Cel shading basics

Cel shading basics

In this article I will go through the shader I wrote for our Ecosystem student project, to implement cel shading. If you are unfamiliar with the concept, this rendering method gives a black outline to everything, giving it a cartoony look.

Before I go any further, you should be aware that I assume baseline familiarity with technical rendering terms and shader basics. If you want to explore shader programming from the complete basics, I highly recommend giving this course a look.

The process is fairly simple, as described here on Wikipedia. In essence, a bloated version of the mesh is rendered first, but only the backfaces, and they are rendered in black (or whatever colour you want the outline to be). Then the ordinary mesh is rendered in front. I have created a small illustration in the following Unity Package:

In order to see the code, you can either go into Assets > Shaders and find it there. Or you can click the game object in the scene, find its material in the Inspector, right-click on the shader drop-down menu and select “Edit Shader…” This second method is useful, should you ever be in doubt which shader is being used for the material.

Take a good look at the screenshot above, from the scene in the Unity Package. Notice anything off? One of the downsides of “blowing up” your meshes with vertex extrution, is that very sharply angular models tend to “break up” the silhouette. This is important to be aware of if you wish to use this method in your work.

Code:

The first thing you’ll run into, is the Properties block. This is simply a way to add parameters to the inspector, when viewing the shader in Unity, like this:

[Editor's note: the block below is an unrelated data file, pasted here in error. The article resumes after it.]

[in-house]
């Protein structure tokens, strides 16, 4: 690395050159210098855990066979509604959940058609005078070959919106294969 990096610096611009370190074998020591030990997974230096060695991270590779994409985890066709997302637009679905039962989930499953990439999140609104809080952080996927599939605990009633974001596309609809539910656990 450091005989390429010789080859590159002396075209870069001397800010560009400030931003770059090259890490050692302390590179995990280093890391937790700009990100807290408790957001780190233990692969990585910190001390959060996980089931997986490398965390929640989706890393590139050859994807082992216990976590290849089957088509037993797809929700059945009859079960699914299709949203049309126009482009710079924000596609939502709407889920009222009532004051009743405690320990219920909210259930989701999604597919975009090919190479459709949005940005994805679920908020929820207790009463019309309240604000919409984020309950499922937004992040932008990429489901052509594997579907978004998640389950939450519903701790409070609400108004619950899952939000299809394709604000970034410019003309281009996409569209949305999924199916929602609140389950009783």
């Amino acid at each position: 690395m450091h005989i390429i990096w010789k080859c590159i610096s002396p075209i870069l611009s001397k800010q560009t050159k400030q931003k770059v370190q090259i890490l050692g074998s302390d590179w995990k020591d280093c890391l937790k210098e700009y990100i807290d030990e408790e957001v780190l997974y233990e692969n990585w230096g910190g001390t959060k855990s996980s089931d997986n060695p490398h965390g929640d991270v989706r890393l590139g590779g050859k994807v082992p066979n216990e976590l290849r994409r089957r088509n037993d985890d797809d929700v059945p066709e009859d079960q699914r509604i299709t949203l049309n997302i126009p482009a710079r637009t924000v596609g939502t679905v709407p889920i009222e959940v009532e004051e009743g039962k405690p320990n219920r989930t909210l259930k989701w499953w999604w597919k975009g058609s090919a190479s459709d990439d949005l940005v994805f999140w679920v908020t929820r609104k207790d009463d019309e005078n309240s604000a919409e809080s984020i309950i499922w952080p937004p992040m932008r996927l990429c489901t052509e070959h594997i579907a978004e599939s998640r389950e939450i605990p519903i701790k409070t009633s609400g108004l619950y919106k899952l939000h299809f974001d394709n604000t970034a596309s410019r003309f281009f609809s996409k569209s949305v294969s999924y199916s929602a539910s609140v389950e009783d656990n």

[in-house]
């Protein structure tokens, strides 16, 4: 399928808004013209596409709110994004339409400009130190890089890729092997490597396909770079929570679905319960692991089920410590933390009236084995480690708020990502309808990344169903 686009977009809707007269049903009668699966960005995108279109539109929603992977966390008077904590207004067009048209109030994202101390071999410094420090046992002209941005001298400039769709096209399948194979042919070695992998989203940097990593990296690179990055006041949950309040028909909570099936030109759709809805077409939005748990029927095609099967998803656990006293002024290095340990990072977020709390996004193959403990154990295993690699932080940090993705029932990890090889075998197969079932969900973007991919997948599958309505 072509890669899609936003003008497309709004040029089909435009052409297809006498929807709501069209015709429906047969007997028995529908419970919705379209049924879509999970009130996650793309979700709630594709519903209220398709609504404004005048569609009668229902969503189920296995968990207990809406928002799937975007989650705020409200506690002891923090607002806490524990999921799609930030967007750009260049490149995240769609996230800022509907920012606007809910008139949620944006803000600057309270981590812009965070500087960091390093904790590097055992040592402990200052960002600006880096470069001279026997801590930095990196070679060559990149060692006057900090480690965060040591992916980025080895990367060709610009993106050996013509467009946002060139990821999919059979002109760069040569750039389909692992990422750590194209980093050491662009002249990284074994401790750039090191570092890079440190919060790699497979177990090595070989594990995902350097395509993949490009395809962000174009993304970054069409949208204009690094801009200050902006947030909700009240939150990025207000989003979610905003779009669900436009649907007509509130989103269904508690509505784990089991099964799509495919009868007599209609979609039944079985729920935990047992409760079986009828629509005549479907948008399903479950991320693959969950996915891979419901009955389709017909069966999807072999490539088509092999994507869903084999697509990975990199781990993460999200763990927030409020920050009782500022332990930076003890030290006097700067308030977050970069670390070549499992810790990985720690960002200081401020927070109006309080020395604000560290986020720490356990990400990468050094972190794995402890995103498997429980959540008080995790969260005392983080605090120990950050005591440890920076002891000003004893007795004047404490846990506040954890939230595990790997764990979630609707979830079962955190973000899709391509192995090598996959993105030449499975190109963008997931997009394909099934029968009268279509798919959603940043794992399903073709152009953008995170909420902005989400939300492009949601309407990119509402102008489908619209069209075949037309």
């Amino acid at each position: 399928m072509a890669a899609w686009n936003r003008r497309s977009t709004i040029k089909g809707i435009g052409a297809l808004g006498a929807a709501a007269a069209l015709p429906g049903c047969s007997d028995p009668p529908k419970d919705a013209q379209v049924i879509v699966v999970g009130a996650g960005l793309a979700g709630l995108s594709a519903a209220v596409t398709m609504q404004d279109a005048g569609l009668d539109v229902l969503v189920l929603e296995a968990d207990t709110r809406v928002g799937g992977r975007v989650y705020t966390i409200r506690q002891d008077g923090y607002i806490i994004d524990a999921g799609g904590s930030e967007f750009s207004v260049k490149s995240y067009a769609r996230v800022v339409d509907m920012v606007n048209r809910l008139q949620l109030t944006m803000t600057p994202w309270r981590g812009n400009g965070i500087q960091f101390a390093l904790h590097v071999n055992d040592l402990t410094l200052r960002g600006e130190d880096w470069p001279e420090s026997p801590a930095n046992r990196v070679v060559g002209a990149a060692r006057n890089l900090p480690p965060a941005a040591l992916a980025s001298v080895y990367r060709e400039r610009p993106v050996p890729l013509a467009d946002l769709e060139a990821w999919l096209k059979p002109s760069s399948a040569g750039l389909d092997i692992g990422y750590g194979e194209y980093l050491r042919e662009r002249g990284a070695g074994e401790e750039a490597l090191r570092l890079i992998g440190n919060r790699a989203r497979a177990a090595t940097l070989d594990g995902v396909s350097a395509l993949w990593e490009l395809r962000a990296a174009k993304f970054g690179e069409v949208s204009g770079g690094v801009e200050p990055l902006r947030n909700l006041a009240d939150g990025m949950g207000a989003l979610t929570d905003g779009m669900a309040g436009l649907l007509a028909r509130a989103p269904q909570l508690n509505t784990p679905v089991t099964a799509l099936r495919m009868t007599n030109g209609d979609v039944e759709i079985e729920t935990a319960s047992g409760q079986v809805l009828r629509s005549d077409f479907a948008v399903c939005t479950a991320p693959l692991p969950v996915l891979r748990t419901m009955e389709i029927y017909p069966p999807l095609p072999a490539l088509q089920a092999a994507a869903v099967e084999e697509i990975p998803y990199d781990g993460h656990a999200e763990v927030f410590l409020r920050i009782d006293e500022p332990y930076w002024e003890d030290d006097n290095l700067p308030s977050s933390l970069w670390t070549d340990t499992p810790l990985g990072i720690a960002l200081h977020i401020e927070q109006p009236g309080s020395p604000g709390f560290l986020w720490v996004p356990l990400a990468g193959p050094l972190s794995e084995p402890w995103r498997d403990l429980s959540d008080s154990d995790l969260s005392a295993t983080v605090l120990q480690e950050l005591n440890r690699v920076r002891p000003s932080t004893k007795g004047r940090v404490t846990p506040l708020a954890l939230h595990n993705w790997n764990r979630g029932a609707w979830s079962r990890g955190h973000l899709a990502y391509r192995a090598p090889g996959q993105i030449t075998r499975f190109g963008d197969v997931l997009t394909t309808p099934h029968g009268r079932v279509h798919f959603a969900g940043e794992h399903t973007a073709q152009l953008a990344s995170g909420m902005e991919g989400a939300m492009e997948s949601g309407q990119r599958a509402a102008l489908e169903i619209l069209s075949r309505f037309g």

Although I have not used any textures in this demonstration, I left the feature in the shader, in case you want to use it for anything that doesn’t have to be a solid color.

Next there’s the Subshader block. This entire block tells the GPU “try this out, and if it doesn’t work, just skip it”. At which point your shader code is ignored and the FallBack shader at the bottom will be run instead (eg. “Diffuse” which is a Unity standard shader). If you ever mess around and nothing happens, try uncommenting the FallBack statement, as it may just be running that instead of your actual code. Fallbacks are just great if you don’t know whether a platform supports your shader or not, as they prevent your game from crashing.

Next there’s the CGPROGRAM block. This doesn’t use brackets, but instead ends when it says “ENDCG” further down. The initial CGPROGRAM block contains just the simple surface shader with the Lambert lighting model. What that means is really just that we start by rendering the original mesh, applying texture and lighting to it as we normally would.

However, going past that there’s a Pass block with another CGPROGRAM block inside it. The reason for this bit being encapsulated in a Pass, is because it contains a vertex and a fragment function (which we’ll get to in a moment), as well as the fact that the Pass block includes some functionality which we need for this shader to render properly.

Among this functionality is the following line:

 Cull Front

This command culls all of the front facing vertices, meaning that we’re rendering the “inside” of the mesh. The reason we do this (as we’ll get further into detail with as we go) is because we’re effectively rendering the mesh of the model one more time, on top of the already-rendered model. The reason I can do this in the second CGPROGRAM block without the whole thing turning black, is because the original CGPROGRAM automatically wrote to the depth buffer of the screen. The depth buffer is used to determine what is in front of what, and since the bloated mesh goes outwards from the original mesh, it will be behind the original.

The “outward” effect visualized

The structs are nothing out of the ordinary, the inclusion of a color property will be used to set the eventual outline color:

 struct appdata